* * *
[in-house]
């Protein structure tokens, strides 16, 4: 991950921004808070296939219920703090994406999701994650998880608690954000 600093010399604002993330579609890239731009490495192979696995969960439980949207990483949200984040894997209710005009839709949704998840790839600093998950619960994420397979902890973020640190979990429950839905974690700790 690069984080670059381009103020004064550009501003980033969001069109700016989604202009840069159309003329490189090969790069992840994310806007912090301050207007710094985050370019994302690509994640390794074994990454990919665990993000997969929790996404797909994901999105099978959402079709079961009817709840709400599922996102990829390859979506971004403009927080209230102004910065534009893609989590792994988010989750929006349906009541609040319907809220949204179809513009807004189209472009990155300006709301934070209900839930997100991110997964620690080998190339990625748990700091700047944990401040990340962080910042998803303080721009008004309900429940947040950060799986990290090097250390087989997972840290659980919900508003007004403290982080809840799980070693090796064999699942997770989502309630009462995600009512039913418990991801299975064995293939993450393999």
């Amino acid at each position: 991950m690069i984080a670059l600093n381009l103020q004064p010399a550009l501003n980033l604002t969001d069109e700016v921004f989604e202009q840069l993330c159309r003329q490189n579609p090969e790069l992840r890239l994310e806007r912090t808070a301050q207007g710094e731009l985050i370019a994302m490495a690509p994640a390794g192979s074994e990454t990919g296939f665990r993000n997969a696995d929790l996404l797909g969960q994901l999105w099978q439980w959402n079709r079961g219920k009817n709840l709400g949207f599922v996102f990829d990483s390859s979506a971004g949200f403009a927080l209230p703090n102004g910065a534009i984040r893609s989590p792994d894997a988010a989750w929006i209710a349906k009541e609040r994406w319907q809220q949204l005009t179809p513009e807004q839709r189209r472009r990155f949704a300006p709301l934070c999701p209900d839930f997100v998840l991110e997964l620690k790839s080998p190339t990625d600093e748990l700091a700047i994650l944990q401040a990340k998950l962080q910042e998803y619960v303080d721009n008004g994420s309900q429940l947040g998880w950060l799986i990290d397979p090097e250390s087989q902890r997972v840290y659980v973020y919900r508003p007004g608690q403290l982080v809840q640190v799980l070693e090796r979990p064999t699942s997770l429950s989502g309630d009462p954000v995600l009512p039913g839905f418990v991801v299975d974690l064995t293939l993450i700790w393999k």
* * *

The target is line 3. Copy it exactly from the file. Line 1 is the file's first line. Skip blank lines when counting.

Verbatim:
């Amino acid at each position: 991950m690069i984080a670059l600093n381009l103020q004064p010399a550009l501003n980033l604002t969001d069109e700016v921004f989604e202009q840069l993330c159309r003329q490189n579609p090969e790069l992840r890239l994310e806007r912090t808070a301050q207007g710094e731009l985050i370019a994302m490495a690509p994640a390794g192979s074994e990454t990919g296939f665990r993000n997969a696995d929790l996404l797909g969960q994901l999105w099978q439980w959402n079709r079961g219920k009817n709840l709400g949207f599922v996102f990829d990483s390859s979506a971004g949200f403009a927080l209230p703090n102004g910065a534009i984040r893609s989590p792994d894997a988010a989750w929006i209710a349906k009541e609040r994406w319907q809220q949204l005009t179809p513009e807004q839709r189209r472009r990155f949704a300006p709301l934070c999701p209900d839930f997100v998840l991110e997964l620690k790839s080998p190339t990625d600093e748990l700091a700047i994650l944990q401040a990340k998950l962080q910042e998803y619960v303080d721009n008004g994420s309900q429940l947040g998880w950060l799986i990290d397979p090097e250390s087989q902890r997972v840290y659980v973020y919900r508003p007004g608690q403290l982080v809840q640190v799980l070693e090796r979990p064999t699942s997770l429950s989502g309630d009462p954000v995600l009512p039913g839905f418990v991801v299975d974690l064995t293939l993450i700790w393999k």